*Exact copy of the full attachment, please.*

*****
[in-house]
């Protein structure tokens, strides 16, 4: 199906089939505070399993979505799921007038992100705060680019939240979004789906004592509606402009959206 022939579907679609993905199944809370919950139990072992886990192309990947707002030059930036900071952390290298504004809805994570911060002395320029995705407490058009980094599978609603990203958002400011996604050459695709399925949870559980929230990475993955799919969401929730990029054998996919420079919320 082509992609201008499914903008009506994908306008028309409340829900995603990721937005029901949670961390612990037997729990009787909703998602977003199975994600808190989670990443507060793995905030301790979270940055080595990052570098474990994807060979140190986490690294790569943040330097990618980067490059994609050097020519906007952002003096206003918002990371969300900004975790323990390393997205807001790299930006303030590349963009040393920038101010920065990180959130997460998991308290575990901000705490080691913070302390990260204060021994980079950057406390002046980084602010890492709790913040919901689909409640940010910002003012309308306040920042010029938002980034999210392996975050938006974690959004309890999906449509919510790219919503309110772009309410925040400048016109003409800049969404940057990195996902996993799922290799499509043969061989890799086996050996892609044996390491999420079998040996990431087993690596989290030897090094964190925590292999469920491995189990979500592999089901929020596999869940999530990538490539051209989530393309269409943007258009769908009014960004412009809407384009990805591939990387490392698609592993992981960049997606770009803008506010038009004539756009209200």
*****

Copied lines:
[in-house]
């Protein structure tokens, strides 16, 4: 199906089939505070399993979505799921007038992100705060680019939240979004789906004592509606402009959206 022939579907679609993905199944809370919950139990072992886990192309990947707002030059930036900071952390290298504004809805994570911060002395320029995705407490058009980094599978609603990203958002400011996604050459695709399925949870559980929230990475993955799919969401929730990029054998996919420079919320 082509992609201008499914903008009506994908306008028309409340829900995603990721937005029901949670961390612990037997729990009787909703998602977003199975994600808190989670990443507060793995905030301790979270940055080595990052570098474990994807060979140190986490690294790569943040330097990618980067490059994609050097020519906007952002003096206003918002990371969300900004975790323990390393997205807001790299930006303030590349963009040393920038101010920065990180959130997460998991308290575990901000705490080691913070302390990260204060021994980079950057406390002046980084602010890492709790913040919901689909409640940010910002003012309308306040920042010029938002980034999210392996975050938006974690959004309890999906449509919510790219919503309110772009309410925040400048016109003409800049969404940057990195996902996993799922290799499509043969061989890799086996050996892609044996390491999420079998040996990431087993690596989290030897090094964190925590292999469920491995189990979500592999089901929020596999869940999530990538490539051209989530393309269409943007258009769908009014960004412009809407384009990805591939990387490392698609592993992981960049997606770009803008506010038009004539756009209200």